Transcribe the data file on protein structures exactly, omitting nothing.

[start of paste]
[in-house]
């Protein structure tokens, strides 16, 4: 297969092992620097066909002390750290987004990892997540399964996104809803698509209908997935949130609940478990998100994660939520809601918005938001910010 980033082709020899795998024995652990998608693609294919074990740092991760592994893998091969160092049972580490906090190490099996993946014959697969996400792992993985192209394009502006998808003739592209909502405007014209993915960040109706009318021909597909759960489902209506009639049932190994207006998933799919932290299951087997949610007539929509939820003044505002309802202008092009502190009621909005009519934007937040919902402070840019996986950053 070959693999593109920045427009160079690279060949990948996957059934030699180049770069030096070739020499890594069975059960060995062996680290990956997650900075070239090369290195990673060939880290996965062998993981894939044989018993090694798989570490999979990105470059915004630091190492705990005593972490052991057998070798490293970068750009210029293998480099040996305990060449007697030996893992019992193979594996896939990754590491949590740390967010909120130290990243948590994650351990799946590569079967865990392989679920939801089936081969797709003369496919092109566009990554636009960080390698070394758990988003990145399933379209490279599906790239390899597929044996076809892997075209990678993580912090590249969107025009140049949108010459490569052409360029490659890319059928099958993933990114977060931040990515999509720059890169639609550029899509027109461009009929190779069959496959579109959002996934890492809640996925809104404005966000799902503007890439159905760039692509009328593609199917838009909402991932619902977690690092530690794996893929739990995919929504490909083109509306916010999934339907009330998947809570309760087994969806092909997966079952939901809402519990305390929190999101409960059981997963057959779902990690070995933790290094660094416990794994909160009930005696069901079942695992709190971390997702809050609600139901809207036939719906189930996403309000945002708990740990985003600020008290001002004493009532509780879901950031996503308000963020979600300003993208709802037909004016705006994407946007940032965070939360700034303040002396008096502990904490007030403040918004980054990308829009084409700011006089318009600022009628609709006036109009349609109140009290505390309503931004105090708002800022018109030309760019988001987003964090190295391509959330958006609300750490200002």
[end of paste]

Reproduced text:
[in-house]
């Protein structure tokens, strides 16, 4: 297969092992620097066909002390750290987004990892997540399964996104809803698509209908997935949130609940478990998100994660939520809601918005938001910010 980033082709020899795998024995652990998608693609294919074990740092991760592994893998091969160092049972580490906090190490099996993946014959697969996400792992993985192209394009502006998808003739592209909502405007014209993915960040109706009318021909597909759960489902209506009639049932190994207006998933799919932290299951087997949610007539929509939820003044505002309802202008092009502190009621909005009519934007937040919902402070840019996986950053 070959693999593109920045427009160079690279060949990948996957059934030699180049770069030096070739020499890594069975059960060995062996680290990956997650900075070239090369290195990673060939880290996965062998993981894939044989018993090694798989570490999979990105470059915004630091190492705990005593972490052991057998070798490293970068750009210029293998480099040996305990060449007697030996893992019992193979594996896939990754590491949590740390967010909120130290990243948590994650351990799946590569079967865990392989679920939801089936081969797709003369496919092109566009990554636009960080390698070394758990988003990145399933379209490279599906790239390899597929044996076809892997075209990678993580912090590249969107025009140049949108010459490569052409360029490659890319059928099958993933990114977060931040990515999509720059890169639609550029899509027109461009009929190779069959496959579109959002996934890492809640996925809104404005966000799902503007890439159905760039692509009328593609199917838009909402991932619902977690690092530690794996893929739990995919929504490909083109509306916010999934339907009330998947809570309760087994969806092909997966079952939901809402519990305390929190999101409960059981997963057959779902990690070995933790290094660094416990794994909160009930005696069901079942695992709190971390997702809050609600139901809207036939719906189930996403309000945002708990740990985003600020008290001002004493009532509780879901950031996503308000963020979600300003993208709802037909004016705006994407946007940032965070939360700034303040002396008096502990904490007030403040918004980054990308829009084409700011006089318009600022009628609709006036109009349609109140009290505390309503931004105090708002800022018109030309760019988001987003964090190295391509959330958006609300750490200002």